just one of the reasons why a


can sometimes be handy when snapping snaps.

It’s useful also for peering into water to see where your lost keys went (klutz!) or where the fishies are lurking. The polariser not only does weird things to surface reflections, it’ll often make colours richer, deeper, more vibrant; as in blue skies being bluer (in places).


of my babbling and on with the show—

—I stopped in Dee Street (Invercargill … other end of the world from you) and snapped a vacant shop window.

This one—

Screen Shot 2019-03-14 at 20.34.04.png

—and then mere squilliseconds later I half-twisted the filter, and snapped again—

Screen Shot 2019-03-14 at 20.34.25.png

—scoring this. (Who the inquisitive passer-by is I have no idea … they just seem to pop out of nowhere whenever I point a camera) (you get over it—learn to adapt and just go with the flow). Moving on—

Screen Shot 2019-03-14 at 22.59.55.png

—this old building is superfluous to requirements so it’s being demolished to make room for a new hotel.  The shot above is effectively un-polarised—

—while the one below down there

Screen Shot 2019-03-14 at 22.59.37.png

—is achieved with a ninety degree twist of the filter—you get proportional effect for different amounts of twist.

One of these babies is well worth the investment.


9 thoughts on “EXAMPLE

  1. Wow, so cool! ! Love it! In the first pair of pics the polarize-filter adds construction cones and “time” — or removes “time and cones”! Then in the second pair of pics the magic hotel gets an extra window and a squirrel!!! That is AMAZING Argus! 😱

  2. I only ever use a tripod either at night (stars) or when ambushing sleeping mushrooms—all others are hand-held. Now, dammit, you have me seeking rotten squirrels and counting cones. You’ll keep (where did you say you live?)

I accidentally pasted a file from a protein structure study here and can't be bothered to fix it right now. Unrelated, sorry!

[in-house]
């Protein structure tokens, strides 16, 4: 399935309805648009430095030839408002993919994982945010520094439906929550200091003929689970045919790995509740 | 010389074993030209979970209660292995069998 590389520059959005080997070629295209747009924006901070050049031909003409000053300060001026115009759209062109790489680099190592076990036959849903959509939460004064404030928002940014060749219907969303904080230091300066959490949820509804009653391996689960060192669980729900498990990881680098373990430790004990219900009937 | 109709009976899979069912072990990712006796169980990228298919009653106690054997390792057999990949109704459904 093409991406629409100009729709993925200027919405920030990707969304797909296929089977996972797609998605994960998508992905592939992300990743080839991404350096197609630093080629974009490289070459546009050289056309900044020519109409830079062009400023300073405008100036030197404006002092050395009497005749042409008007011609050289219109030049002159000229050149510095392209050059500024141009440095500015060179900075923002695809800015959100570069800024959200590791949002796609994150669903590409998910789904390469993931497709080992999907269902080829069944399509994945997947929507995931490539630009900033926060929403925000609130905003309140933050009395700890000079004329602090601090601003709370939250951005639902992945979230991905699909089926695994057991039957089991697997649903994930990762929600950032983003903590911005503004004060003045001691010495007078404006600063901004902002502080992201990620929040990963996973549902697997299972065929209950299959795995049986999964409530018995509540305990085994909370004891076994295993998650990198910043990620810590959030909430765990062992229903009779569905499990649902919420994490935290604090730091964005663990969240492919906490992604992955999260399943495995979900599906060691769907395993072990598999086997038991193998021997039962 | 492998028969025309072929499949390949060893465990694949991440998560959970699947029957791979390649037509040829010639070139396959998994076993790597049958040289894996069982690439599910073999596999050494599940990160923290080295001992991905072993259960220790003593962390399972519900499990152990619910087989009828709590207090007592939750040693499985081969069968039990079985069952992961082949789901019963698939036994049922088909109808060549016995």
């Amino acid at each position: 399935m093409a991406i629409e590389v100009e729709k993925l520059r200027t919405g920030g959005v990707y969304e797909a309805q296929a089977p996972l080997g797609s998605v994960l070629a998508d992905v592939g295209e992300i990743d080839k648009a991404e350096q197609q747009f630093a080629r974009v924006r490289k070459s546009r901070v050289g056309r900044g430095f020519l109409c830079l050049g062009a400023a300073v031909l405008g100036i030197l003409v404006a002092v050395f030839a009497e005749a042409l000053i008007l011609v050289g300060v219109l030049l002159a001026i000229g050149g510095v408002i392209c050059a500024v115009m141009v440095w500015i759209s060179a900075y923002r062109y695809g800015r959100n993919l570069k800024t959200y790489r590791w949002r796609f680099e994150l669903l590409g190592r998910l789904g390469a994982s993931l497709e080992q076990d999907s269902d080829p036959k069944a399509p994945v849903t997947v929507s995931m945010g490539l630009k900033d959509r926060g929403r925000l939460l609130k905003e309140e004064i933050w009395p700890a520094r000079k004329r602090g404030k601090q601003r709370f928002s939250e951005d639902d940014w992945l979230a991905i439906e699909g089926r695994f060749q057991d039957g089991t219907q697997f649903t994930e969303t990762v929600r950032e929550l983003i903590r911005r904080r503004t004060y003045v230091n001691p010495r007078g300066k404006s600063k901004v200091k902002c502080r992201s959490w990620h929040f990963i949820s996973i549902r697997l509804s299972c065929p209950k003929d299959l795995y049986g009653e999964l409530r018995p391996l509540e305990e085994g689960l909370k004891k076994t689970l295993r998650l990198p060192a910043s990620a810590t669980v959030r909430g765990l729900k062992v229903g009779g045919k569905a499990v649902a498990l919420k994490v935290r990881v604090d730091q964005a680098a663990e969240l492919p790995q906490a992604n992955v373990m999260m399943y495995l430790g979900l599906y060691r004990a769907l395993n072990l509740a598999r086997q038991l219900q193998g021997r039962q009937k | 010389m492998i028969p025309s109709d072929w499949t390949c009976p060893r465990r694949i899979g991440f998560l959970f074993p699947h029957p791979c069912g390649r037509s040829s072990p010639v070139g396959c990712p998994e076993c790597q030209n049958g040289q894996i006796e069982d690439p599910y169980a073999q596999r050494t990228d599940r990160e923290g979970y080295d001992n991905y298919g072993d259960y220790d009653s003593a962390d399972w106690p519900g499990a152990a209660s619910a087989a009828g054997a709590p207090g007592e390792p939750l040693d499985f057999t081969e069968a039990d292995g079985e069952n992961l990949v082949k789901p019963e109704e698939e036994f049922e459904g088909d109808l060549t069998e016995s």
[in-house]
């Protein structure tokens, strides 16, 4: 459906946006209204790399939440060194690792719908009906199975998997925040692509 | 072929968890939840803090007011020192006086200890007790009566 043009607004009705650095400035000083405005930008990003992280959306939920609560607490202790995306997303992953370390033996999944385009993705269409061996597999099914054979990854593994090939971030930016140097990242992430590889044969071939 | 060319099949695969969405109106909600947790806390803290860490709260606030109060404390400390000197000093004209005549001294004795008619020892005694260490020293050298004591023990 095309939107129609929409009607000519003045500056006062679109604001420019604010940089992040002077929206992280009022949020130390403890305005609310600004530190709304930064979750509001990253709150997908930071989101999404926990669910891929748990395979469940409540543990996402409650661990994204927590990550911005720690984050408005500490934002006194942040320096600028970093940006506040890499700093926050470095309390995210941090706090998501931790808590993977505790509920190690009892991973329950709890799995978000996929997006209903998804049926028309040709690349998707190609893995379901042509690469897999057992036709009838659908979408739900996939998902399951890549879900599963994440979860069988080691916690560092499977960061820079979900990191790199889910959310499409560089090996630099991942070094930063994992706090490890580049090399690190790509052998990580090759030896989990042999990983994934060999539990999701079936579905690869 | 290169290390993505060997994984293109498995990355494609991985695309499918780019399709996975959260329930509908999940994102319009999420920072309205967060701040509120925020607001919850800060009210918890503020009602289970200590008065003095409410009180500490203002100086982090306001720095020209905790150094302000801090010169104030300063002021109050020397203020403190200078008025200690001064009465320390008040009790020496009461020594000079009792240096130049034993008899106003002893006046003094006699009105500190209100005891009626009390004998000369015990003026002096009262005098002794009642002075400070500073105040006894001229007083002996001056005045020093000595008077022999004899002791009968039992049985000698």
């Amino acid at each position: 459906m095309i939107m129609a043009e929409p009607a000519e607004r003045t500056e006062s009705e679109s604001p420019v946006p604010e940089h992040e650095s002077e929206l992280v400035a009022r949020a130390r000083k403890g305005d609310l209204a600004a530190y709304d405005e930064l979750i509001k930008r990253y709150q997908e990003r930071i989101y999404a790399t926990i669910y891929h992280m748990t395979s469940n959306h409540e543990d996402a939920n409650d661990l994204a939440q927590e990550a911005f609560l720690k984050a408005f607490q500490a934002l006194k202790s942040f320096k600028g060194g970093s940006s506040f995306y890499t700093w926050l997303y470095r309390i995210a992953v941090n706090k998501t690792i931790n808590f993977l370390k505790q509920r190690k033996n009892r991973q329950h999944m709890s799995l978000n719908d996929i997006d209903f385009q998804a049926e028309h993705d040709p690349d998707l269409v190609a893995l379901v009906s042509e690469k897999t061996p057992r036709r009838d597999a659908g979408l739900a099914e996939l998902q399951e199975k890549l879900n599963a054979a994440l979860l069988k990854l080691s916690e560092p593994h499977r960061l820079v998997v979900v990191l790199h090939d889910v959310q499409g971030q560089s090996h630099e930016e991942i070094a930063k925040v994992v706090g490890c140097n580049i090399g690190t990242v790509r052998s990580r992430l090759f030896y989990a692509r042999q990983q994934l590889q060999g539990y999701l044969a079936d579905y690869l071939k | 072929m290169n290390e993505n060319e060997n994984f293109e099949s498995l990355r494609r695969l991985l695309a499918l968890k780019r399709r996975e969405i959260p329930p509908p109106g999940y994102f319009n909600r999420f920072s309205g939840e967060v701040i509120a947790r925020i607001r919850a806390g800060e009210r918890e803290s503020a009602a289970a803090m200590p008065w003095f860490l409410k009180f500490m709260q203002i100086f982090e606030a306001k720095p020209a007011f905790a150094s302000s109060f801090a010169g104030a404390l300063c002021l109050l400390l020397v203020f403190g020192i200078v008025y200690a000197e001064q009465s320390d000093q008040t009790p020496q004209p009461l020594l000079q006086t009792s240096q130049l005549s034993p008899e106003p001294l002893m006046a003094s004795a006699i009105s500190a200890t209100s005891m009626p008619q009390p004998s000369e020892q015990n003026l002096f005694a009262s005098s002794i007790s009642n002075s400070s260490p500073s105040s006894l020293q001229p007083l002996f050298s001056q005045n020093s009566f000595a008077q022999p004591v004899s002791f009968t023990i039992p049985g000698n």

3. Wow that’s pretty neat. When I was studying geology, we would use microscopes with polarising lenses to identify different minerals within a rock sample. When you look at it without the filter, everything is mostly a boring shade of grey or brown, but putting the filter on would reveal all these different vibrant colours, like a 60s hippie bus.

    1. I remember it was popular once to use short-wave UV by night in the field for hunting minerals. UV fluorescence is quite different from polarisation but doesn’t seem so popular these days.

    1. Confession: when I fiddled with something some while back I made a goof and lost a lot of irrecoverable stuff. So I started again, and after that decided that I’d tweak no more. And being a wee bit absent-minded now have no idea … but I shall have a beak through my settings and see if I can find it for you.

      “Mr Argus, Sir?”
      “Yes, Little Virginia?”
      “Is that wise, Sir? You being such a klutz and—”
      “Hah! That’s the old me! Just watch and eat my dust, Kid!”
      “We watch in dread fascination, Sir …”

      1. Good luck~! I try not to fiddle or tweak these days, weird things happen …

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